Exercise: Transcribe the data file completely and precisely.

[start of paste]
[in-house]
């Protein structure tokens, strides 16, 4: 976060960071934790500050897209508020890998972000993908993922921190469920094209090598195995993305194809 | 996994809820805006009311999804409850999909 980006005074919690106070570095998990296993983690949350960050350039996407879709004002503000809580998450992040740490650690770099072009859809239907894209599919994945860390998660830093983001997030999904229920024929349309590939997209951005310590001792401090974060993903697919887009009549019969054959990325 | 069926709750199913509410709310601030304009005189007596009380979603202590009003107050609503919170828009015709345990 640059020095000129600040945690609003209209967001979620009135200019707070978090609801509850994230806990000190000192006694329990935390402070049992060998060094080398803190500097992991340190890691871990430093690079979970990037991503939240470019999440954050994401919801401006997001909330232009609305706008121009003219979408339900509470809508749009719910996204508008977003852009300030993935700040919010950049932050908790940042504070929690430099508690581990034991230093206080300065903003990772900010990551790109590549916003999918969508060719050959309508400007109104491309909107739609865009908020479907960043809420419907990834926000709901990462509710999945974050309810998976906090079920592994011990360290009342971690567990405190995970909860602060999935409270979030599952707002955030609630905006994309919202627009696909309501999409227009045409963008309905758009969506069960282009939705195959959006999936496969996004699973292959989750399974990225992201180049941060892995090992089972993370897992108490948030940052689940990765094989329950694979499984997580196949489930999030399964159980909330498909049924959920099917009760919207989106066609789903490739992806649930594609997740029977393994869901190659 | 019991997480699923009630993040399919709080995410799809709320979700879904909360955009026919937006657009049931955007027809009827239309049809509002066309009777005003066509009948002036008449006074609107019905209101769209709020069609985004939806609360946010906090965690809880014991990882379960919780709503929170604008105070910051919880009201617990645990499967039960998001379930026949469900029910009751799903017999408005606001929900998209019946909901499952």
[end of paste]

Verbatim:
[in-house]
């Protein structure tokens, strides 16, 4: 976060960071934790500050897209508020890998972000993908993922921190469920094209090598195995993305194809 | 996994809820805006009311999804409850999909 980006005074919690106070570095998990296993983690949350960050350039996407879709004002503000809580998450992040740490650690770099072009859809239907894209599919994945860390998660830093983001997030999904229920024929349309590939997209951005310590001792401090974060993903697919887009009549019969054959990325 | 069926709750199913509410709310601030304009005189007596009380979603202590009003107050609503919170828009015709345990 640059020095000129600040945690609003209209967001979620009135200019707070978090609801509850994230806990000190000192006694329990935390402070049992060998060094080398803190500097992991340190890691871990430093690079979970990037991503939240470019999440954050994401919801401006997001909330232009609305706008121009003219979408339900509470809508749009719910996204508008977003852009300030993935700040919010950049932050908790940042504070929690430099508690581990034991230093206080300065903003990772900010990551790109590549916003999918969508060719050959309508400007109104491309909107739609865009908020479907960043809420419907990834926000709901990462509710999945974050309810998976906090079920592994011990360290009342971690567990405190995970909860602060999935409270979030599952707002955030609630905006994309919202627009696909309501999409227009045409963008309905758009969506069960282009939705195959959006999936496969996004699973292959989750399974990225992201180049941060892995090992089972993370897992108490948030940052689940990765094989329950694979499984997580196949489930999030399964159980909330498909049924959920099917009760919207989106066609789903490739992806649930594609997740029977393994869901190659 | 019991997480699923009630993040399919709080995410799809709320979700879904909360955009026919937006657009049931955007027809009827239309049809509002066309009777005003066509009948002036008449006074609107019905209101769209709020069609985004939806609360946010906090965690809880014991990882379960919780709503929170604008105070910051919880009201617990645990499967039960998001379930026949469900029910009751799903017999408005606001929900998209019946909901499952």